"American Pastoral" is a novel by Philip Roth that tells the story of Seymour "Swede" Levov, a wealthy businessman living in Newark, New Jersey. The novel follows Swede's life from the 1940s to the 1960s, as he navigates the challenges of being a successful Jewish American in a rapidly changing world.
The book begins with Swede's childhood and his relationship with his father, a glove manufacturer. Swede grows up to be a star athlete and eventually takes over the family business. He marries a beautiful Irish-American woman named Dawn and has a daughter, Merry.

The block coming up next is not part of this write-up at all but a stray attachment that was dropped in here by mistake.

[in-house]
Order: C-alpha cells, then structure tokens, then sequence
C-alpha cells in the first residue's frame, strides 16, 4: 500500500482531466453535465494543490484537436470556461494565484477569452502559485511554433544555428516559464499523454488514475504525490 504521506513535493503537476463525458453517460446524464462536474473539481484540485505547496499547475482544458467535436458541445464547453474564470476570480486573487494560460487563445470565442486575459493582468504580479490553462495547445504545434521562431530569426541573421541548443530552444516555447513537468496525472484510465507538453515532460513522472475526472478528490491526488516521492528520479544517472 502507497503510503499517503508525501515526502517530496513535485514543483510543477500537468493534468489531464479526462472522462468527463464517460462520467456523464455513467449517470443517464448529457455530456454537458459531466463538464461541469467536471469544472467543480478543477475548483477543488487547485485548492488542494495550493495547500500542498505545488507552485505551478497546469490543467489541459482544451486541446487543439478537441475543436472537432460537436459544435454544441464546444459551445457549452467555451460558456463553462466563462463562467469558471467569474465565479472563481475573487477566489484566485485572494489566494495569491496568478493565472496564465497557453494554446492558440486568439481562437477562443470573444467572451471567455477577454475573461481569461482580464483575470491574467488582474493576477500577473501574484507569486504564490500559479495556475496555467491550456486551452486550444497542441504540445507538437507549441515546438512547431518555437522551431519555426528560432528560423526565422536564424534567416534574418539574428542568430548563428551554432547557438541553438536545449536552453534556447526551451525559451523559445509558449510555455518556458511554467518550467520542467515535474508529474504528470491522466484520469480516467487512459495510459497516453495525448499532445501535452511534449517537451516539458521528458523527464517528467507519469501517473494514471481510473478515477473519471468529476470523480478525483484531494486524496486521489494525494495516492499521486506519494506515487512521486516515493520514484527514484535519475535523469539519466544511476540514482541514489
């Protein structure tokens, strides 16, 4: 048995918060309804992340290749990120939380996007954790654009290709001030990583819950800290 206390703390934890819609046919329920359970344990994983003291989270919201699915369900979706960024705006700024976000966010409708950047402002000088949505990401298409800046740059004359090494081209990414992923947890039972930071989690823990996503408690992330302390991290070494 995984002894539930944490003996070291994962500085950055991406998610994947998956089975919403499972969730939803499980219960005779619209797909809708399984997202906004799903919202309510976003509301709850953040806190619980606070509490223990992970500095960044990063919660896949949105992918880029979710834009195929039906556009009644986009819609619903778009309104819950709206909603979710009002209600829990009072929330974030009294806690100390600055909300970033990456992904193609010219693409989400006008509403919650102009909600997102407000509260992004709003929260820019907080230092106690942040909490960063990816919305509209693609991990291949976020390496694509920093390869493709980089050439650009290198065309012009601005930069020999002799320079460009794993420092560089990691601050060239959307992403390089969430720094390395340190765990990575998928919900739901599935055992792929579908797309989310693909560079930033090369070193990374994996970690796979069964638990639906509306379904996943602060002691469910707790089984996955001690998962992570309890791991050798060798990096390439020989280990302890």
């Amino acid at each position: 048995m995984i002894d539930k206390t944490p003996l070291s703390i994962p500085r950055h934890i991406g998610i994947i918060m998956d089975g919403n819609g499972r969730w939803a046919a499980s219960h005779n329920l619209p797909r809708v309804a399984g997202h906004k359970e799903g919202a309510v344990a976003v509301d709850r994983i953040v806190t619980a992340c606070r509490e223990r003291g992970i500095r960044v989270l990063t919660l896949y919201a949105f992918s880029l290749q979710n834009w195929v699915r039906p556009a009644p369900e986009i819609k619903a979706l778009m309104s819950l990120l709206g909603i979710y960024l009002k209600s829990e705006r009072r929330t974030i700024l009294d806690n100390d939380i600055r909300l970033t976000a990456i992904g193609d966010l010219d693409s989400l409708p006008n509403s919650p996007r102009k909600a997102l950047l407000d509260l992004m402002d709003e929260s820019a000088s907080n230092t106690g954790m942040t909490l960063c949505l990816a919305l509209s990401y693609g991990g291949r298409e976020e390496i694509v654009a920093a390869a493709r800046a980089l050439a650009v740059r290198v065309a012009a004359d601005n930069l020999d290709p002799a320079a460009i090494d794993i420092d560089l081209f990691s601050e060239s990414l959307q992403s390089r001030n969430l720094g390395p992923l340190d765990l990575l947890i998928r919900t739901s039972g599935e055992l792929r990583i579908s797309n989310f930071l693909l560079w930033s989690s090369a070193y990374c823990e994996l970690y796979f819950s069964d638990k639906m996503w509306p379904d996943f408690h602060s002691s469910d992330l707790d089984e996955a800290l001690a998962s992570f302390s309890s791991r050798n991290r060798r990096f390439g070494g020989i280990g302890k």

As Swede settles into his role as a husband and father, the world around him begins to change. The civil rights movement and the Vietnam War create social and political turmoil, and Swede's daughter becomes increasingly radicalized. Merry becomes involved in the Weather Underground, a militant left-wing group, and carries out a bombing that results in the death of a local doctor.
The novel explores themes of identity, family, and the dangers of ideology. It portrays the ways in which the tumultuous events of the time can affect the lives of ordinary people and the difficulties of navigating changing social and political landscapes.